Alice, Lady Bedell (1598-1666), wife of Sir Capel Bedell

Object number

LDVAL 529

Date

c. 1662

Description

Alice was the eldest daughter of Sir Henry Fanshawe (1569-1616) and his wife Elizabeth Smythe (1572-1631). She was also great-granddaughter of Thomas Fanshawe (see no.36). In June 1619 she married Sir Capel Bedell (1602-1643) with who she had four (recorded) children: unnamed son (1624-d. young); John (1628-d. young); Mary (?-1683) (see. no.30); Elizabeth (?-1662). Alice's husband succeeded Oliver Cromwell as M.P. for Huntingdonshire in 1628. He was sent to the Tower (of London) in 1642 for helping to convey the University silver from Cambridge to King Charles I at York. He died at Oxford in 1643 and was buried at Hamerton. Alice was buried alongside her husband on 12th January 1666.

Physical description

Bust length portrait of a middle-aged woman turned to her right and looking at the artist. She wares a low, wide necked gown of dark blue silk that has slashed sleeved showing white underneath. The top of the sleeves are fastened to the bodice of the dress by gem encrusted buttons. She wears a string of pearls at the throat. Her brown hair is ringleted and worn up at the back but lose at the front. Her hair is shaved at the front to give her a higher hairline. She has a long face, broad forehead and receding chin. The background is plain brown, and set in a feigned oval mount.

Condition

Notes

Sir Peter Lely (1618 – 80) Portrait painter and collector of Old Masters’ prints and drawings, active in England from the early 1640s. Born in Westphalia to Dutch parents whose real name was van der Faess, he trained in Haarlem and in 1637 became a Master of the Haarlem Guild. Little is known of his work prior to his arrival to London. He became a freeman of the Painter-Stainers’ Company in 1647 and his early English paintings were influenced by Van Dyck and Dutch baroque style. They were mainly mythological scenes (e.g., ‘Nymphs by a Fountain’, Dulwich Picture Gallery, London) and portraits set in landscape, often in pastoral mood, for which he became famous. Lely quickly established himself as a portraitist to Charles I. Swiftly changing his patrons, his reputation and fortune grew steadily and after the execution of the king he served under Oliver Cromwell and his son. In 1660 Charles II appointed Lely his Principal Painter in Ordinary. He was naturalized in 1662. Although his works vary in quality, and in some he was greatly assisted by his pupils, he is regarded as a leading artist of the Restoration. Lely was a master colourist, his style best manifested in exquisite draperies. His portraiture flatters sitters. The ‘Windsor Beauties’, a series of painted ladies at Hampton Court, show voluptuous and dreamy figures while the ‘Flagmen of Lowestoft’, of which the majority are now in the National Maritime Museum, London, display his talent in portraying characters at its best. These show 12 of the admirals and senior captains who fought under James, Duke of York, at the first action of the second Anglo-Dutch War in 1665. Two, of Prince Rupert and the original of ‘Sir John Lawson’ (copy at Greenwich), remain in the Royal Collection, from which the others were presented to the Naval Gallery of Greenwich Hospital by George IV in 1824. Lely was knighted shortly before his death.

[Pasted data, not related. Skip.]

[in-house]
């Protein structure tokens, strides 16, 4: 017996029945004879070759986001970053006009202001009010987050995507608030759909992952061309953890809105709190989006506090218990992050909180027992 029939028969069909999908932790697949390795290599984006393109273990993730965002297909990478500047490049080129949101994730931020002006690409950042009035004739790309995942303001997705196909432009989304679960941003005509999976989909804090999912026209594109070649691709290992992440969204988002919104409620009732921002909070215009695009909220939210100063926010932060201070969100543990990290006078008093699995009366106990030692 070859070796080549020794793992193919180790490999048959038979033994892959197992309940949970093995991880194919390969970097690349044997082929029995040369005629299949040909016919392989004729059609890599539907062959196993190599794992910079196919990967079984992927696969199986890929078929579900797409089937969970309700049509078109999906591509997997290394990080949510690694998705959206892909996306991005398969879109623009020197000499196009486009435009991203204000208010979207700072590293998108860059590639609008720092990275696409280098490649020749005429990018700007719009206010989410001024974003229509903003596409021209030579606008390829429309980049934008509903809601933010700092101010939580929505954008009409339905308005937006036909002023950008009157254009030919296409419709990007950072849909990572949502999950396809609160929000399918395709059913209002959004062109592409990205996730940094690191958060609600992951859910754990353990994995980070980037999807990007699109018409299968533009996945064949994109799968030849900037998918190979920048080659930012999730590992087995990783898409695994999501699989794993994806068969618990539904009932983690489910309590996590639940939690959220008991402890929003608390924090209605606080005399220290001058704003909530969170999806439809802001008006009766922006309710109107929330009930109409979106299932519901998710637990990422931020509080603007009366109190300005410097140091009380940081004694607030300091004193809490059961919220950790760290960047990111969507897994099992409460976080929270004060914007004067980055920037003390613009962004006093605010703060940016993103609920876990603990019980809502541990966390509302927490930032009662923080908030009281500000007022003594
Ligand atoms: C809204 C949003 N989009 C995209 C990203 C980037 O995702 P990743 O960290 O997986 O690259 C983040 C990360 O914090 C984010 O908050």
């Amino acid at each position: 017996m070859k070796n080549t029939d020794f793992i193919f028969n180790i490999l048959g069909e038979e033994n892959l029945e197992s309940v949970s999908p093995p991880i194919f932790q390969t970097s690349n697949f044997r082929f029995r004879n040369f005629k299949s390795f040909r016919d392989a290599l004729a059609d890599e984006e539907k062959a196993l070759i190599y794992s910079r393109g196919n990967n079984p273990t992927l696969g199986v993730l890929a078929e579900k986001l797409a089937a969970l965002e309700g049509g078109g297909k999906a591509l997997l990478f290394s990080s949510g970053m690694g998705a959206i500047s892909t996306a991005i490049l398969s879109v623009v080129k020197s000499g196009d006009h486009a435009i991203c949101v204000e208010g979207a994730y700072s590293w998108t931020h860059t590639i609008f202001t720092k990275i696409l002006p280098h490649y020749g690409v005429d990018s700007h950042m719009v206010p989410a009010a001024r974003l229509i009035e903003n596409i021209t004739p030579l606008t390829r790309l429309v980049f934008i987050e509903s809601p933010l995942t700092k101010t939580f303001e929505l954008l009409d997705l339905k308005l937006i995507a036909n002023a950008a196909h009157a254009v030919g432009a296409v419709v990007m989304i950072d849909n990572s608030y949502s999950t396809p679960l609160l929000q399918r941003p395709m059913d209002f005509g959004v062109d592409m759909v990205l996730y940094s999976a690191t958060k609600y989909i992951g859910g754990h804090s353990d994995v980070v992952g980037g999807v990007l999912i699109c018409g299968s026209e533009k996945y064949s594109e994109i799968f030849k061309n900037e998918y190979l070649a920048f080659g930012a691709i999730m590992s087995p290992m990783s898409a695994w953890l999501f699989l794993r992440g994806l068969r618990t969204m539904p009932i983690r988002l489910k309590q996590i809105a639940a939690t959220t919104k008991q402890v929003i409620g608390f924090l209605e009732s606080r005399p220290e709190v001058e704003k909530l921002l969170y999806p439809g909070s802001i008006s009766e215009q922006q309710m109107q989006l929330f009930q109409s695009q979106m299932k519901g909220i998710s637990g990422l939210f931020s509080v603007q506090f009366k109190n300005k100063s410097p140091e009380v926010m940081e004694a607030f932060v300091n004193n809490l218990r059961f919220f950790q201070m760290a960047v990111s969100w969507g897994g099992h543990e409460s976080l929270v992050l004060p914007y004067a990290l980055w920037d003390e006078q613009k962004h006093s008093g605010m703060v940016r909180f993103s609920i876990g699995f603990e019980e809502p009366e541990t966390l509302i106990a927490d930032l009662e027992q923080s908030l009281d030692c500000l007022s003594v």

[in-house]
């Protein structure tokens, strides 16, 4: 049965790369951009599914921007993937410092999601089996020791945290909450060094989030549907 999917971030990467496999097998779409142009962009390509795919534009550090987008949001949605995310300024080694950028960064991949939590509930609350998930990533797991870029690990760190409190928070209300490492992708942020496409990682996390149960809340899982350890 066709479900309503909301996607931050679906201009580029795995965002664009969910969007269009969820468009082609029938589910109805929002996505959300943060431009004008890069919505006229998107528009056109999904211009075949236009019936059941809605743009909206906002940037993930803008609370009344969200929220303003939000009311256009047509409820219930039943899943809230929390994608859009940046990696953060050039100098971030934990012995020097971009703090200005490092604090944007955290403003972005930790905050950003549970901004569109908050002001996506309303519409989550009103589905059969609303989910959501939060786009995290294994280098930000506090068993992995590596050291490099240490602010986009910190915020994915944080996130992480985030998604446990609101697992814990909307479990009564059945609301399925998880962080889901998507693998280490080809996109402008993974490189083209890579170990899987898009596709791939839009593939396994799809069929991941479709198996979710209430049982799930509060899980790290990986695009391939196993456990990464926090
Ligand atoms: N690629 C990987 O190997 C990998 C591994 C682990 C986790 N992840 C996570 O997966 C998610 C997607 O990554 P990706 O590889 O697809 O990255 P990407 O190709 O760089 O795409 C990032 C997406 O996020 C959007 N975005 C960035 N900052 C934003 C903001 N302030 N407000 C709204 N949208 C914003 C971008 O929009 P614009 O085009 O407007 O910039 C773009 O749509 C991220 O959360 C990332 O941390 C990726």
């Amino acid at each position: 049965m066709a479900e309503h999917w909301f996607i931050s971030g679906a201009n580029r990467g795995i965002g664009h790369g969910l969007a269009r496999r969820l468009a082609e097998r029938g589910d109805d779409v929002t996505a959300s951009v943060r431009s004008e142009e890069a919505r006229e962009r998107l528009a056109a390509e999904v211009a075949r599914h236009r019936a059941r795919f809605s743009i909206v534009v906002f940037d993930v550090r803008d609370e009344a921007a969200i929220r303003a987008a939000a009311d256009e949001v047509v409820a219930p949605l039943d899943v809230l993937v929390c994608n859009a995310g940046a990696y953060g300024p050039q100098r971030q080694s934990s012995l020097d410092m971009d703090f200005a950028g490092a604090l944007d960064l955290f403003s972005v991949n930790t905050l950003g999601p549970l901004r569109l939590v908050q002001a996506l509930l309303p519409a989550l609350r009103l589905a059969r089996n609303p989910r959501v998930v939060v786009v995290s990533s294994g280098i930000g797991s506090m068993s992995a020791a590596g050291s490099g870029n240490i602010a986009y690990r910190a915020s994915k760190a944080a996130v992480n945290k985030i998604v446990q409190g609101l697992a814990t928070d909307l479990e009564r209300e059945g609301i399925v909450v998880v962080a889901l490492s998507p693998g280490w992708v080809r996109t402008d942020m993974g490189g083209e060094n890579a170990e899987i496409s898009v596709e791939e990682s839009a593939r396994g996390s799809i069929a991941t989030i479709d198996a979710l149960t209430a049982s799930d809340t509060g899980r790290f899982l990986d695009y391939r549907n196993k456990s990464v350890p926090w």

Type

oil painting

Size

Whole height: 940mm
width: 800mm
Canvas height: 740mm
width: 610mm

Collection type

Fine Art, Fanshawe Portraits

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Gallery

Metadata
Start datec. 1662
InstitutionValence House Museum
Typeoil painting
Collection type
Fine Art
Fanshawe Portraits